Modeling Vacancy – A Monte Carlo Approach


This post is part of a series of posts that will demonstrate the benefits of adopting simulation as the mode of analysis for real estate investment valuation.  The focus of this post is how to conduct a lease analysis without relying on simplistic averages and blended rates that fail to properly account for uncertainty about the future property leases.  The post is structured as follows: I will first provide a brief review of how lease analysis is traditionally performed.  Then I will discuss the dual problems with this approach, namely the inability to handle uncertainty effectively and Jensen’s Inequality.  Next I will demonstrate a simulation that captures thousands of different possible future lease scenarios for a income producing property.  Lastly, I will review the important parts of the code on how to generate the simulation.

Traditional Future Lease Analysis

In real estate investment, Market Leasing Assumptions (MLA) are critical model assumptions that real estate investors make regarding the future performance of a property after the current leases expire.  These assumptions encompass a variety of future conditions that include expectations of future market rents, rent concessions (e.g. free rent), tenant improvements, leasing commissions, general economic conditions, and vacancy/occupancy rates.

The traditional approach to quantify future leases involves forecasting rental market variables, the MLAs, and then combining or “blending” these variables with the lease renewal probability, p_{r}, to create a weighted average.  The logic for using these averages is that the terms of a renewed lease are usually different than the terms for a new lease.  For example the expected future property rent is given by the following formula:

R_{b} = p_{r} R_{r}+ (1 - p_{r}) R_{m}

where R_{b} is the expected (aka “blended”) property rent, R_{r} is the rent on a renewed lease, and R_{m} is the forecasted market rent, if the lease is not renewed.

Likewise, the blended property lease commission, LC_{b}, is:

LC_{b} = p_{r}LC_{r} + (1 - p_{r})LC_{m}

where LC_{r} is the lease commission for a renewed lease, LC_{m} is the lease commission on a new lease, and p_{r} is, again, the probability of renewal.  Note that lease commissions are typically quoted in percentage terms.

Continuing in this vein the blended tenant improvements, TI_{b},  and blended months vacant, V_{b}, are calculated respectively as:

TI_{b} = p_{r}TI_{r} + (1 - p_{r})TI_{m}

V_{b} = V_{m}(1 - p_{r})

where TI_{r} is the tenant improvement for a renewed lease, and TI_{m} is the tenant improvement for a market rate lease.  The blended months vacant, V_{b}, is simply the forecasted number of months vacant if the unit goes to market, V_{m}, discounted by the renewal probability.

The above blended values are then entered into a pro forma model to determine the property’s investment return characteristics.  Common return metrics include the NPV and the IRR.  It is important to recognize that all of the forecasted lease variables above are functions of time, and therefore will change as economic fundamentals, like inflation and the state of the economy, change.  See Brueggeman and Fisher for a further explication of this approach with an example.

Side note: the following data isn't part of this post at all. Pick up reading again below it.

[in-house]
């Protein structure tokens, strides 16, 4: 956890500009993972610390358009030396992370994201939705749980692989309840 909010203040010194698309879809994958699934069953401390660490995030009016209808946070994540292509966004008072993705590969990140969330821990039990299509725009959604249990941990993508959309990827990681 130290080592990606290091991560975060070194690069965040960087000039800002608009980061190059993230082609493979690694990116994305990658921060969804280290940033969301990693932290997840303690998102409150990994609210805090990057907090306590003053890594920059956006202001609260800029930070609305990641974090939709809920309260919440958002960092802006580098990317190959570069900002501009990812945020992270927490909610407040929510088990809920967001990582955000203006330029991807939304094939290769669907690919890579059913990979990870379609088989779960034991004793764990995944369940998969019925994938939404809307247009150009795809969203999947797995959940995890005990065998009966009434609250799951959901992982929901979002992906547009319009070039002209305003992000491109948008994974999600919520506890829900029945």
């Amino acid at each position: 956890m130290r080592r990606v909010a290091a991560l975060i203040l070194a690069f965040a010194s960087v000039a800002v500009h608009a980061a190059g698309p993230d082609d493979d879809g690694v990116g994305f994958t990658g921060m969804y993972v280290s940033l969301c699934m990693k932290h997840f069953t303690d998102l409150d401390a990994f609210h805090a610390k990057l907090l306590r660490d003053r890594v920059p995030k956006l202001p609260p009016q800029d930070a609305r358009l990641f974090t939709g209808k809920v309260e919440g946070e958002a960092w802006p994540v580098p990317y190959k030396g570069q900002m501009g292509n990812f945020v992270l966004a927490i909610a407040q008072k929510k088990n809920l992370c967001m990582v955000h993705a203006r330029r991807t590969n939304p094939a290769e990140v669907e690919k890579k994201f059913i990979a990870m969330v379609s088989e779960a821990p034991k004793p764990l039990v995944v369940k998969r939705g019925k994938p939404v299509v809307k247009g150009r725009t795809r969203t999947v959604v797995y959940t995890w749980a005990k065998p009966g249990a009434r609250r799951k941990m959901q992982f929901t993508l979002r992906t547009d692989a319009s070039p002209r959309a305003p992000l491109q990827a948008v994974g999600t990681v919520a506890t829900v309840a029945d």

Problems with the Traditional Approach

There are two general and powerful criticisms that can be leveled at the blended rate approach above and traditional real estate modeling in general.  The first problem is that the blended rate analysis fails to adequately account for uncertainty in the variables of interest.  Any measure of uncertainty must consider both the expected value and its variance or dispersion.  This lack of dispersion in the inputs means that there is no measure of dispersion for the resulting return estimate.  It is highly unlikely, if not impossible, that the estimated returns will equal the actual returns, so having a measure of variance is an important consideration in any investment decision.

Some analysts try to evade this criticism with a tripartite scenario analysis involving a “Low” state, a “Most Likely” state, and “High” state.  But this approach fails to capture an adequate range for each variable. Additionally simple scenario analysis offers no quantification for the likelihood of any of the states occurring.  Instead, using a probability distribution for each input variable will sharpen the analysis and allow the analyst to capture a broader range of possibilities. Furthermore questions regarding independence and correlation between the input variables can be considered. How to arrive at a specific probability distribution, through statistics and elicitation from subject matter experts (for the latter see chapter 12 here), will  be considered in future posts. Here is a good reference that discusses distribution selection.